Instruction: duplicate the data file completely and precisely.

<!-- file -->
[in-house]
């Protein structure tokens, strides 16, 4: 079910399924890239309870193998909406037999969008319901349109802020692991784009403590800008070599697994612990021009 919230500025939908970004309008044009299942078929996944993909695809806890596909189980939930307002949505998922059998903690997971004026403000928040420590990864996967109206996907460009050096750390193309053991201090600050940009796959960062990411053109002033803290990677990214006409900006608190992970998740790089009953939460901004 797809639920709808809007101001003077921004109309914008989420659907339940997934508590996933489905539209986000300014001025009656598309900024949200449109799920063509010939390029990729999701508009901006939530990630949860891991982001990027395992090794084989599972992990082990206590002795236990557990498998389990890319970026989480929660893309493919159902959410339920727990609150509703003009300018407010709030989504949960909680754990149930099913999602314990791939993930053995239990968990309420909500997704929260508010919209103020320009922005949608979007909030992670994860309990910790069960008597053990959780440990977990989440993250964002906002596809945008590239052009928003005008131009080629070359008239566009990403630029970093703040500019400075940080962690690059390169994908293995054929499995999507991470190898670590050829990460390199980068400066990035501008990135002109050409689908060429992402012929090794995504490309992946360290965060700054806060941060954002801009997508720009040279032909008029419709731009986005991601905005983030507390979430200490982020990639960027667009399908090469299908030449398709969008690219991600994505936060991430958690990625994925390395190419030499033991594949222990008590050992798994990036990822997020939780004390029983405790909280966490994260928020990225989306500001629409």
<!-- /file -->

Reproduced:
[in-house]
């Protein structure tokens, strides 16, 4: 079910399924890239309870193998909406037999969008319901349109802020692991784009403590800008070599697994612990021009 919230500025939908970004309008044009299942078929996944993909695809806890596909189980939930307002949505998922059998903690997971004026403000928040420590990864996967109206996907460009050096750390193309053991201090600050940009796959960062990411053109002033803290990677990214006409900006608190992970998740790089009953939460901004 797809639920709808809007101001003077921004109309914008989420659907339940997934508590996933489905539209986000300014001025009656598309900024949200449109799920063509010939390029990729999701508009901006939530990630949860891991982001990027395992090794084989599972992990082990206590002795236990557990498998389990890319970026989480929660893309493919159902959410339920727990609150509703003009300018407010709030989504949960909680754990149930099913999602314990791939993930053995239990968990309420909500997704929260508010919209103020320009922005949608979007909030992670994860309990910790069960008597053990959780440990977990989440993250964002906002596809945008590239052009928003005008131009080629070359008239566009990403630029970093703040500019400075940080962690690059390169994908293995054929499995999507991470190898670590050829990460390199980068400066990035501008990135002109050409689908060429992402012929090794995504490309992946360290965060700054806060941060954002801009997508720009040279032909008029419709731009986005991601905005983030507390979430200490982020990639960027667009399908090469299908030449398709969008690219991600994505936060991430958690990625994925390395190419030499033991594949222990008590050992798994990036990822997020939780004390029983405790909280966490994260928020990225989306500001629409």